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Strategy

Global Trade: Caught Between a Rock and a Hard Place


by Ana Boata

Three top trends stand out about the current international environment and exporters’ willingness to trade.

©cybrain/iStock/Getty Images Plus

After the invasion of Ukraine, global trade is facing a double whammy: a confidence shock that could cost close to half a trillion dollars in demand, as well as already high price pressures surging even higher.

That’s why we now expect trade to grow by +4.0% in volume terms in 2022, -2pp lower than what was expected before the war. On the other hand, higher oil prices and a stronger dollar will drive up the cost of trade. In fact, since 2020, Brent and container freight prices have started to move in sync, which means freight rates could reach a record-high peak of USD14,000/FEU. As a result, we have revised upwards our forecast for global trade price growth by a whopping +5.7pp to close to +11% in 2022.

To add to this, it is hard to hold out hope for a normalization of supply chains this year. With major container lines rerouting ships to less direct and more expensive routes to avoid the Black Sea, congestion is likely to rise at other European ports. And air freight is complicated by the closure of critical air space.   

On the other side of the globe, renewed Covid-19 outbreaks in China are another cause for concern: With ports seeing drastically reduced activity, or even at risk of being closed to comply with the zero-Covid strategy, delivery times will remain extended through 2022. Altogether, this will push back the normalization of global supply chains well into 2023.

In this context, it is no surprise that high energy prices, geopolitical tensions and increased transportation bottlenecks are the top concerns for exporters. As I write this, the risks of a double-dip in global trade have considerably increased, and our survey confirms that pessimism has increased since the start of the war.

But companies can and will adapt their export strategies to this new normal, just like they did in 2021, the year supply-chain disruptions sent the global logistics network into crisis mode. It is a very good sign that 84% of US corporates are targeting new export markets in 2022, along with more than half in the UK, Germany, France and Italy. Another silver lining: intensified geopolitical tensions are unlikely to roll back globalization; over 40% of exporters are planning to seek out more investment for international development than planned before the war.

At the same time, and despite their comfortable cash buffers, companies are flagging financing as a risk to watch in 2022. The record-high inflation rates we are seeing around the world, fueled by the fallout from the war in Ukraine, have already kicked off monetary policy tightening in several advanced economies. We expect this trend to intensify through 2022 and 2023, which explains more funding challenges this year and why 35% of US exporters and more than half of European corporates expect an increase in non-payment risk in the next six to 12 months. Before the war broke out, only 30% felt the same.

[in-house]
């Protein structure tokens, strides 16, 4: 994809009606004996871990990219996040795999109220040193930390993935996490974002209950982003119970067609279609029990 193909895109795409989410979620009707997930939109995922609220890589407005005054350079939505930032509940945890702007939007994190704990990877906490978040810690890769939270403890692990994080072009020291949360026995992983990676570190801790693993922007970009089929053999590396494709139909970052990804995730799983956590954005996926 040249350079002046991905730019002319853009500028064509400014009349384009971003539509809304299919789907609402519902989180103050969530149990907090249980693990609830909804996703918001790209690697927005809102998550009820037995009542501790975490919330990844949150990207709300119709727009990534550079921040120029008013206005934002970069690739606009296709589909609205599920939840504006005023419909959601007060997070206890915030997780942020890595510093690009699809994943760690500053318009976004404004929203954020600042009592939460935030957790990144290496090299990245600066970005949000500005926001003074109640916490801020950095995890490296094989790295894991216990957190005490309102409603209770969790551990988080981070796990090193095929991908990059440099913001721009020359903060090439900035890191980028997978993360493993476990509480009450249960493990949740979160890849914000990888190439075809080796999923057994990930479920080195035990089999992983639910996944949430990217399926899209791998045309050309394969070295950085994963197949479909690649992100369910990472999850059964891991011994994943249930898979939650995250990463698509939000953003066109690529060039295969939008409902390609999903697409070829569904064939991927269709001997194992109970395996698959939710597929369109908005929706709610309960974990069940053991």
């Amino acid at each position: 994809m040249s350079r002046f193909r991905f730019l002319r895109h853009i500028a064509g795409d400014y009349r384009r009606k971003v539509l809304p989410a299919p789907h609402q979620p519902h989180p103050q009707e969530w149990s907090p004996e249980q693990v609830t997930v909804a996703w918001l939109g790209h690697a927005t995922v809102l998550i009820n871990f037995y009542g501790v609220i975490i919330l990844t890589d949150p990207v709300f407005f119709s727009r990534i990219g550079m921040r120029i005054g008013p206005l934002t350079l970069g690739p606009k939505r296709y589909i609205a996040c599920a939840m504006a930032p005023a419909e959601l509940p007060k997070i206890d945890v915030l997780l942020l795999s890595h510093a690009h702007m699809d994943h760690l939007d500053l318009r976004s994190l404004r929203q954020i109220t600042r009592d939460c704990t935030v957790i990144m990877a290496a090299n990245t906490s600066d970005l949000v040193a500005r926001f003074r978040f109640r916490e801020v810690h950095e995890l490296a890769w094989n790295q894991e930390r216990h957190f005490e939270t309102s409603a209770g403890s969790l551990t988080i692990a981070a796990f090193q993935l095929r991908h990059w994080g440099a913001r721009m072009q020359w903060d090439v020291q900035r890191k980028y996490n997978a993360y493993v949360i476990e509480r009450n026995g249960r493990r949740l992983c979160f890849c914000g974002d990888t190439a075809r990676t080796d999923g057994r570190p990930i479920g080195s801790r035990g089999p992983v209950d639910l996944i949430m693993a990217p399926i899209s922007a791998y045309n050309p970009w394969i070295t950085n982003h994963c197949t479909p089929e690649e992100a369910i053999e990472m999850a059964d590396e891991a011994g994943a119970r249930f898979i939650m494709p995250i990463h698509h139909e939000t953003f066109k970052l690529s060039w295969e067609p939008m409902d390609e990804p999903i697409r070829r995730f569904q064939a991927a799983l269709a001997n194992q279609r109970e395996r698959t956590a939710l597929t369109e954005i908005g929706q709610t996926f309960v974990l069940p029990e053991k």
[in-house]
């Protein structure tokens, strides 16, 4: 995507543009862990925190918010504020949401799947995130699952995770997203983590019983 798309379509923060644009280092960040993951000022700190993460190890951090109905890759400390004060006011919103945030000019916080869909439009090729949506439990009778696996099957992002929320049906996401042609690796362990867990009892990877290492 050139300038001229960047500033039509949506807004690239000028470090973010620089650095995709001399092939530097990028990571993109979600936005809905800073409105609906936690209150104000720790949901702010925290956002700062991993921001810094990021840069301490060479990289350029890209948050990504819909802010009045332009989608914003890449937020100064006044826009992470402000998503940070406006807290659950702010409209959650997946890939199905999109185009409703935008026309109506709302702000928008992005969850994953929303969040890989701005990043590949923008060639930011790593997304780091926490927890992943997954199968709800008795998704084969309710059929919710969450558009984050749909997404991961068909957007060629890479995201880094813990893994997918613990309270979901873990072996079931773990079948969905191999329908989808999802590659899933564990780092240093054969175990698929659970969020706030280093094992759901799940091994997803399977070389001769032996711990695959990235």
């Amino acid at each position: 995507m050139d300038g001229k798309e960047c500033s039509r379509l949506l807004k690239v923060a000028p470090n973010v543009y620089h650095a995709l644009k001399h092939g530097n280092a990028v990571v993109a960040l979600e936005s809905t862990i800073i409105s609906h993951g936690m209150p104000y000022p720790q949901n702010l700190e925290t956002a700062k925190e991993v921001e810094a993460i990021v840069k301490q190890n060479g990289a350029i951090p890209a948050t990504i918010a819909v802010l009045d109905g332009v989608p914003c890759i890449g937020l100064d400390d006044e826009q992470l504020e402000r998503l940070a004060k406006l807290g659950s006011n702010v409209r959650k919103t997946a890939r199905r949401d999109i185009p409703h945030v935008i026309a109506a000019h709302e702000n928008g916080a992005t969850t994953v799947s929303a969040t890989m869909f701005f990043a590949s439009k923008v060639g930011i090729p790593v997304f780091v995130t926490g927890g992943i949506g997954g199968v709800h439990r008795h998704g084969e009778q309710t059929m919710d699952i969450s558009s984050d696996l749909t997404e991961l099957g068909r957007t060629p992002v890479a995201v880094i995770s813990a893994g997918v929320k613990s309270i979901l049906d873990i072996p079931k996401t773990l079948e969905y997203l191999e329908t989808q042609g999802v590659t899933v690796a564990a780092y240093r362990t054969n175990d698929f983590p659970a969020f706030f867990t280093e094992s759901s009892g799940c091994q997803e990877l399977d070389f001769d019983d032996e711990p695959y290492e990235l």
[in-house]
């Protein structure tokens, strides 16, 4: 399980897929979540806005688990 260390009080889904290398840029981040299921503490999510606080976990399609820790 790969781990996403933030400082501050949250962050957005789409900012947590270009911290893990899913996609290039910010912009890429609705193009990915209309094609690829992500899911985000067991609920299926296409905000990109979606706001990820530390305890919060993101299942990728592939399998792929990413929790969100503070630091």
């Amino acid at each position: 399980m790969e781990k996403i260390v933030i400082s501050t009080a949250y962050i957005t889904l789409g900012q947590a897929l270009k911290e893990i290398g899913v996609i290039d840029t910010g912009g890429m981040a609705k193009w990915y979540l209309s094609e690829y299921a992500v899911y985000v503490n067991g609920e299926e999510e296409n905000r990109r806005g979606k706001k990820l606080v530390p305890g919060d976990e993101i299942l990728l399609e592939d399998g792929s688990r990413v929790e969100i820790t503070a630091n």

In this context, what matters is how long the conflict lasts. The longer it continues, the higher the risk of a full-fledged demand shock that could push global trade into a recession. Things could get worse before they get better! 

The current international environment

After the optimism of the global "grand reopening" in 2021, our survey shows that 2022 could be much more of a rocky road for exporters. Both business and consumer confidence have taken a hit from the war in Ukraine, and higher commodity prices and extended supply-chain disruptions will ramp up the cost of exporting for months to come.

Three top trends stand out about the current international environment and exporters’ willingness to trade:

  1. More businesses are bracing for a hit to turnovers in 2022. In the first round of our survey before the invasion of Ukraine, just 6% of companies were worried about turnover dropping in 2022; now, the share has risen to 22%, mostly in the chemicals, energy & utilities and machinery & equipment sectors. To cope with the ongoing slowdown in demand, companies are planning to diversify export markets and increase investments in new markets, proving that export ambitions remain resilient. But the longer the conflict lasts, the greater the risk of the slowdown escalating into a full-fledged demand shock, which could push global trade into a severe recession.
  2. The legacy of the Covid-19 era state support is still viewed as the ultimate lifeline in crisis times. High energy prices, geopolitical tensions, increased transportation bottlenecks, sanctions against Russia and input shortages rank among the top concerns for companies. With the additional pressure of rising financing costs and currency risks, around half of the companies we surveyed believe financing support via state-guaranteed loans and direct subsidies would protect their businesses from the fallout of the war. However, in the absence of much more severe economic shock, we are unlikely to see the return of extensive “whatever it takes” policy support as seen during the Covid-19 crisis.
  3. Non-payment risk is back. More than 40% of exporters expect payment terms to increase following the war and more than half expect a rise in non-payment risk in the next six to 12 months, compared to less than one third before the war. This confirms the normalization in business insolvencies that had already begun before the war, albeit still at a moderate pace. We expect global insolvencies to rise by more than +10% in 2022.

Ana Boata is the Global Head of Economic Research at Allianz Trade.